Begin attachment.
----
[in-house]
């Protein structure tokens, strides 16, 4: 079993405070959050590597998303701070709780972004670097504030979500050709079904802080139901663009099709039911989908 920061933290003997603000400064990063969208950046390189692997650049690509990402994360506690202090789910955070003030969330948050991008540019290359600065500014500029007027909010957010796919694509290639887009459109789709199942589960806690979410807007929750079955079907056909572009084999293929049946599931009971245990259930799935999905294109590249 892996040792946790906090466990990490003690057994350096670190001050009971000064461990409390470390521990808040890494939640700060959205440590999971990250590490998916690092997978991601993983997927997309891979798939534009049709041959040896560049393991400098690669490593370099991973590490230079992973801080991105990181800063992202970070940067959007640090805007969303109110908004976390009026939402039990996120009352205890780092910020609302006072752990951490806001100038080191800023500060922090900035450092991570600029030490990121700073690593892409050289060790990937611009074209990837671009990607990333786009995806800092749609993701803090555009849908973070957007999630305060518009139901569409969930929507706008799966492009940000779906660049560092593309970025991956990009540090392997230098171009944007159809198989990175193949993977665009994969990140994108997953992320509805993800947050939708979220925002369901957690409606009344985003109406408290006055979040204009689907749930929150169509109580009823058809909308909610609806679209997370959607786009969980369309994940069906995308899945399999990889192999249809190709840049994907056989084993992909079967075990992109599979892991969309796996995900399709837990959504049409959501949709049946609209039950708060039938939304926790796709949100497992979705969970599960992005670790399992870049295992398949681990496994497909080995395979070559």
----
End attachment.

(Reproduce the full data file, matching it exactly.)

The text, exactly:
[in-house]
């Protein structure tokens, strides 16, 4: 079993405070959050590597998303701070709780972004670097504030979500050709079904802080139901663009099709039911989908 920061933290003997603000400064990063969208950046390189692997650049690509990402994360506690202090789910955070003030969330948050991008540019290359600065500014500029007027909010957010796919694509290639887009459109789709199942589960806690979410807007929750079955079907056909572009084999293929049946599931009971245990259930799935999905294109590249 892996040792946790906090466990990490003690057994350096670190001050009971000064461990409390470390521990808040890494939640700060959205440590999971990250590490998916690092997978991601993983997927997309891979798939534009049709041959040896560049393991400098690669490593370099991973590490230079992973801080991105990181800063992202970070940067959007640090805007969303109110908004976390009026939402039990996120009352205890780092910020609302006072752990951490806001100038080191800023500060922090900035450092991570600029030490990121700073690593892409050289060790990937611009074209990837671009990607990333786009995806800092749609993701803090555009849908973070957007999630305060518009139901569409969930929507706008799966492009940000779906660049560092593309970025991956990009540090392997230098171009944007159809198989990175193949993977665009994969990140994108997953992320509805993800947050939708979220925002369901957690409606009344985003109406408290006055979040204009689907749930929150169509109580009823058809909308909610609806679209997370959607786009969980369309994940069906995308899945399999990889192999249809190709840049994907056989084993992909079967075990992109599979892991969309796996995900399709837990959504049409959501949709049946609209039950708060039938939304926790796709949100497992979705969970599960992005670790399992870049295992398949681990496994497909080995395979070559």